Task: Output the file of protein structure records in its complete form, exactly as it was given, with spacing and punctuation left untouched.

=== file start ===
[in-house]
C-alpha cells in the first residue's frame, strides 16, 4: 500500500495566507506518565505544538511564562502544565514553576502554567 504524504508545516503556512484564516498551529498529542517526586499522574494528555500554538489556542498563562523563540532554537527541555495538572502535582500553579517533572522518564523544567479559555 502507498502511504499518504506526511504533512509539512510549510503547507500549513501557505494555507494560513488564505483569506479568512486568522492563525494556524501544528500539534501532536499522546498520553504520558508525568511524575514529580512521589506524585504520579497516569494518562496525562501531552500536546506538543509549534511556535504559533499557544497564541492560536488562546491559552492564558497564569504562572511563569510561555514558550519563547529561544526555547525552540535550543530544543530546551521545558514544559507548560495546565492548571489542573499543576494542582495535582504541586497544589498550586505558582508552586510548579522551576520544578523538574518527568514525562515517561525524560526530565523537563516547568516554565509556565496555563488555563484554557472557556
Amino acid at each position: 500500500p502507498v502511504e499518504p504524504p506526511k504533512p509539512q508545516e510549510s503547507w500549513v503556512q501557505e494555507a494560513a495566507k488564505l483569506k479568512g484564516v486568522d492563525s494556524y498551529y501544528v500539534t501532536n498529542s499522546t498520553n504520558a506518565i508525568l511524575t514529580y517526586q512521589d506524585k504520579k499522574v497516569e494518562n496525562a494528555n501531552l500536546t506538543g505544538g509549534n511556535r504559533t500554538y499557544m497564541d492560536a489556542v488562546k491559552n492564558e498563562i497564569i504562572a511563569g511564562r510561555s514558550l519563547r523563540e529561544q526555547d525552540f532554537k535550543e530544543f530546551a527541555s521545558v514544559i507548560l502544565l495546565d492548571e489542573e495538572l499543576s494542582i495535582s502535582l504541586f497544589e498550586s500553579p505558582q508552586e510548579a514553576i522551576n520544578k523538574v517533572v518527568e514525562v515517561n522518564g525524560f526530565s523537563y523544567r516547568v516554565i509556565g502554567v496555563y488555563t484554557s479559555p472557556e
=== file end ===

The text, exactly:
[in-house]
C-alpha cells in the first residue's frame, strides 16, 4: 500500500495566507506518565505544538511564562502544565514553576502554567 504524504508545516503556512484564516498551529498529542517526586499522574494528555500554538489556542498563562523563540532554537527541555495538572502535582500553579517533572522518564523544567479559555 502507498502511504499518504506526511504533512509539512510549510503547507500549513501557505494555507494560513488564505483569506479568512486568522492563525494556524501544528500539534501532536499522546498520553504520558508525568511524575514529580512521589506524585504520579497516569494518562496525562501531552500536546506538543509549534511556535504559533499557544497564541492560536488562546491559552492564558497564569504562572511563569510561555514558550519563547529561544526555547525552540535550543530544543530546551521545558514544559507548560495546565492548571489542573499543576494542582495535582504541586497544589498550586505558582508552586510548579522551576520544578523538574518527568514525562515517561525524560526530565523537563516547568516554565509556565496555563488555563484554557472557556
Amino acid at each position: 500500500p502507498v502511504e499518504p504524504p506526511k504533512p509539512q508545516e510549510s503547507w500549513v503556512q501557505e494555507a494560513a495566507k488564505l483569506k479568512g484564516v486568522d492563525s494556524y498551529y501544528v500539534t501532536n498529542s499522546t498520553n504520558a506518565i508525568l511524575t514529580y517526586q512521589d506524585k504520579k499522574v497516569e494518562n496525562a494528555n501531552l500536546t506538543g505544538g509549534n511556535r504559533t500554538y499557544m497564541d492560536a489556542v488562546k491559552n492564558e498563562i497564569i504562572a511563569g511564562r510561555s514558550l519563547r523563540e529561544q526555547d525552540f532554537k535550543e530544543f530546551a527541555s521545558v514544559i507548560l502544565l495546565d492548571e489542573e495538572l499543576s494542582i495535582s502535582l504541586f497544589e498550586s500553579p505558582q508552586e510548579a514553576i522551576n520544578k523538574v517533572v518527568e514525562v515517561n522518564g525524560f526530565s523537563y523544567r516547568v516554565i509556565g502554567v496555563y488555563t484554557s479559555p472557556e